Tattling Teens are SO UNCOOL. And nobody wants to be around a tattle.  Teens need to be encouraged by their families, friends and teachers to seek attention in POSITIVE ways – and tattling is not positive in any way shape or form.

I also advise my kids to stay clear of tattlers. Just stay away from them. They’re like skunks – and we all know what skunks do. But if you have a friend who tattles PLEASE tell them that they need to stop and why they need to stop.

As a whole, Vampire teens are raised to be well behaved, accepting and make an effort to support others. They have a good sense of humor, know how to flirt without teasing or hurting, and they know how to make friends and keep them.  It is a matter of survival, because face it, it is easier to get close, and I mean really close, to someone if they like you than if they’re afraid of you. That said, we should all make it our goal to be nice.

I’m glad to say my children are much better people that I ever was (or ever will be but I’m working on it).

So I guess the moral of this story is to be more like a Vampire! Make people want to be near you! Really near.

You can’t always be nice. Believe me, you can’t, or at least I can’t. But it would be great, wouldn’t it?



  1. When I was in the 8th grade, I had a friend who was quick to criticize me for not going to church, for not praying. She always knew what sort of “trouble” other kids were up to and quick to tell her grandparents (who she lived with part of the year and they lived down the street from me, which is how I met her) anything and everything other people did that she thought they shouldn’t. It was quite a lesson for me when she was caught stealing jewelry from my house. It was even the girl’s grandmother who knew immediately what her granddaughter had done and who turned her in.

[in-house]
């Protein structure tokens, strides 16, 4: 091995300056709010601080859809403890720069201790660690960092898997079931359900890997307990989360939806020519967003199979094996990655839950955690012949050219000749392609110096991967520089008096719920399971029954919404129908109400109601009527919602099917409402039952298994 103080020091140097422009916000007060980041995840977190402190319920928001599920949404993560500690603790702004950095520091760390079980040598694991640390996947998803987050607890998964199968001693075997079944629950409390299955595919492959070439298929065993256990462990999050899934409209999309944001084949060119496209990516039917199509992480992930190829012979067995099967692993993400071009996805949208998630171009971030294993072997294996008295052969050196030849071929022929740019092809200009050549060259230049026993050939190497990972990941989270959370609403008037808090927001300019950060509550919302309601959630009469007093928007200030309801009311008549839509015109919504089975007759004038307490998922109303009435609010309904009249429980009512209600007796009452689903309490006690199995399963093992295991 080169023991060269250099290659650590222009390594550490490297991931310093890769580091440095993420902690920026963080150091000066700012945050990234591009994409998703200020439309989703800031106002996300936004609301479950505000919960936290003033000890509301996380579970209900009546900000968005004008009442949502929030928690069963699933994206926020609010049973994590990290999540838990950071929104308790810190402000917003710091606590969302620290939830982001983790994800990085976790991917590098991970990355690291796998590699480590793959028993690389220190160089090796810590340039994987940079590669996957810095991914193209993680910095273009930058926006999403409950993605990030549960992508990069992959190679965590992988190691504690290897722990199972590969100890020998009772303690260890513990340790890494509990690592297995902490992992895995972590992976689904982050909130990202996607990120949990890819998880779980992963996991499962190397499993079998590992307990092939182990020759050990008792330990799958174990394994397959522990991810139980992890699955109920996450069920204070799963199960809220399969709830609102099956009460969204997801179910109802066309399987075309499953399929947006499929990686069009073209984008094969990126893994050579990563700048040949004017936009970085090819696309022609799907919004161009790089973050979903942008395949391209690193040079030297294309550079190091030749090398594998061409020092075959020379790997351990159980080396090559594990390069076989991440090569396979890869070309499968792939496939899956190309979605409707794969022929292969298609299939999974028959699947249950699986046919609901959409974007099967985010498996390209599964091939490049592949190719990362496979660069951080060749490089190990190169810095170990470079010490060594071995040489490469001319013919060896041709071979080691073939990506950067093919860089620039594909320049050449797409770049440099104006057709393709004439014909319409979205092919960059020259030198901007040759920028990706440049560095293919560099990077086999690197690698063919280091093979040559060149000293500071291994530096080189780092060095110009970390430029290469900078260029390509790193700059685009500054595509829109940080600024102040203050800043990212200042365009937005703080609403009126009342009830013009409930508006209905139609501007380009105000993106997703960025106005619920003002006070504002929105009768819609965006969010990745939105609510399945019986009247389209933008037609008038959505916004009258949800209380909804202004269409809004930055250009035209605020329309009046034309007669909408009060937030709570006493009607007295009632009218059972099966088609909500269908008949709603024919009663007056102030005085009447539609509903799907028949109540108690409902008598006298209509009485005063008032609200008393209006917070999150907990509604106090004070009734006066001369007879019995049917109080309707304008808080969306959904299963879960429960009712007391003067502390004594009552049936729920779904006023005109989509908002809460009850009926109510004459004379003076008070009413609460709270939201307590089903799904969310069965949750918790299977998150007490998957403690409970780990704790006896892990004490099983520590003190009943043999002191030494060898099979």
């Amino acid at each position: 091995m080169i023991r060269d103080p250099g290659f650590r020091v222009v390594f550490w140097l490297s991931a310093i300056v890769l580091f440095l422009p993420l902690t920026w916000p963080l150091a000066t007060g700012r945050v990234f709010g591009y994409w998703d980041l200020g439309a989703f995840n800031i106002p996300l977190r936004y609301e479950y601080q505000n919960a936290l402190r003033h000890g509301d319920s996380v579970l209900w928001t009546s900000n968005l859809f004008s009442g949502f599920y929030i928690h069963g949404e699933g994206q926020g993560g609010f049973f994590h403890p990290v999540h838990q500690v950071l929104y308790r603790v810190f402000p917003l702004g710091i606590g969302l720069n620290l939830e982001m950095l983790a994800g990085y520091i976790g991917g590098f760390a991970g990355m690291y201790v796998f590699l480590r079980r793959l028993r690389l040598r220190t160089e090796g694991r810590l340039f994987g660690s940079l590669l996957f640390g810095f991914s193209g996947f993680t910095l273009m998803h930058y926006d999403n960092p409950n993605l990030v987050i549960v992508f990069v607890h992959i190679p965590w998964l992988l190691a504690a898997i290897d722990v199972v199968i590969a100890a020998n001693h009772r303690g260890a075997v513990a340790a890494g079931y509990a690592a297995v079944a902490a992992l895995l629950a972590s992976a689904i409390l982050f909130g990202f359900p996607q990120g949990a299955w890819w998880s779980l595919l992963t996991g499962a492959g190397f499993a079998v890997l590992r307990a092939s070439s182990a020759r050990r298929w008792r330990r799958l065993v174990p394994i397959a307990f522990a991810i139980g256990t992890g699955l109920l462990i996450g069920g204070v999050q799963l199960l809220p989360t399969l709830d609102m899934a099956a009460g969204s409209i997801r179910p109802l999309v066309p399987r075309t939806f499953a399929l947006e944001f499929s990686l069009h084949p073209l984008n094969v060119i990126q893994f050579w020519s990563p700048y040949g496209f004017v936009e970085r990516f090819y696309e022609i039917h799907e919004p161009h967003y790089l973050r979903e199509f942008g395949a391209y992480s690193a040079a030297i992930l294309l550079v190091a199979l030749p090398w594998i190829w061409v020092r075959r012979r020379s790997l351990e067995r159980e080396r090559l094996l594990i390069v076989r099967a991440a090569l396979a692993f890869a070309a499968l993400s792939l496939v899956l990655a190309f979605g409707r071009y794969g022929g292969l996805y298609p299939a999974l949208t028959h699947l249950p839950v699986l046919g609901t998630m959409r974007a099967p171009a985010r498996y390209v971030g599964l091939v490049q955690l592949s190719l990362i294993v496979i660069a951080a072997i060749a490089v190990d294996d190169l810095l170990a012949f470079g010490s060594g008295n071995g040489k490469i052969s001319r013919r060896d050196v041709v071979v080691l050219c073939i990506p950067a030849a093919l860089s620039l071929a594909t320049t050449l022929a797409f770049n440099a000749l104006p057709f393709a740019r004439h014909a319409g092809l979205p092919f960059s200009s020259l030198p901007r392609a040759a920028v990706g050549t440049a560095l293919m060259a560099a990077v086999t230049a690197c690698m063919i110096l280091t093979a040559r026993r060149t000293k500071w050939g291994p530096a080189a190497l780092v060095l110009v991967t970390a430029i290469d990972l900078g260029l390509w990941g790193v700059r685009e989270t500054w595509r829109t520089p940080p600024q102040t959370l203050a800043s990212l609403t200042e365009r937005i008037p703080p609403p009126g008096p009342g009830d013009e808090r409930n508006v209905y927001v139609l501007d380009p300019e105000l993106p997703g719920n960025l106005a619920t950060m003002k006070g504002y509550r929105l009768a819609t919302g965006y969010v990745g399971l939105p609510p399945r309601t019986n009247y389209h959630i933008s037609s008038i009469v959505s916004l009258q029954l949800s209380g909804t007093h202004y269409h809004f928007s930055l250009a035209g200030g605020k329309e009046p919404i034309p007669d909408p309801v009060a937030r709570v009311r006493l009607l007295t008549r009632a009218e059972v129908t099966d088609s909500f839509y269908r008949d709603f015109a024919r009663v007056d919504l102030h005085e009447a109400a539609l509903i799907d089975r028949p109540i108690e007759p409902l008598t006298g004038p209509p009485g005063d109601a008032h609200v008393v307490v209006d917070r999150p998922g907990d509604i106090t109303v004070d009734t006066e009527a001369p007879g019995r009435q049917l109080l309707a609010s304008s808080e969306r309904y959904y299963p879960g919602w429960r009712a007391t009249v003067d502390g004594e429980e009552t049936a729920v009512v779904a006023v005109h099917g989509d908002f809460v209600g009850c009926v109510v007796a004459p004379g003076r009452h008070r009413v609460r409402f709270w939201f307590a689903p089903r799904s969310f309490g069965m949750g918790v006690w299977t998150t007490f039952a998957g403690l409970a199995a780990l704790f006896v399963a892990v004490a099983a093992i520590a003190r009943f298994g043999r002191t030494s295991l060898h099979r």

We were no longer friends.

  2. yes! Tattling is an ugly trait…and one wonders what children who do this (when they should be lost in the imagination of all-things-child) will grow up to look like!

  3. Tattling fulfills a child’s need to be heard and for belonging. Adults should strive to fulfill this need. Unfortunately, many adults hear the tattling and percieve it as a request to fix things. I have found that the simple question to the tattler, “Are you just telling me this to tell someone or do you want me to do something about it?” allows the child to be heard and often the issue stops there. When they ask for something to be done, I work with them on ways to resolve the issue themselves. I don’t always remember to do this, but I try.

    1. I understand little kids often don’t know the difference and are looking for belonging – but many teen tattlers do it for control and with the intention to hurt. At least that is how other teens see it. I’ve been hearing a lot about this from the teens in my life. They complain and make snarky remarks about the mean spirited tattlers who act like bullies. By the time kids are teens they should have grown out of it.

  4. What most tattlers don’t realize is what they are doing to themselves, as well as those around them. A lot of people need to read this J. Good stuff.

  5. Thank you so much for posting this article. My husband and I like to call these kids “tattle bullies”. This is exactly what happened to our child at his last school and it seems like he’s a magnet for this type of behaviour at his new school. It’s so sad. As a parent, you feel so helpless. It got so bad at his last school that six kids accused our child of assault. They interviewed all the children individually and they all had different stories. The children were not reprimanded and the parents were not made aware that they made these false accusations.

Leave a Reply

Fill in your details below or click an icon to log in:

WordPress.com Logo

You are commenting using your WordPress.com account. Log Out /  Change )

Twitter picture

You are commenting using your Twitter account. Log Out /  Change )

Facebook photo

You are commenting using your Facebook account. Log Out /  Change )

Connecting to %s

This site uses Akismet to reduce spam. Learn how your comment data is processed.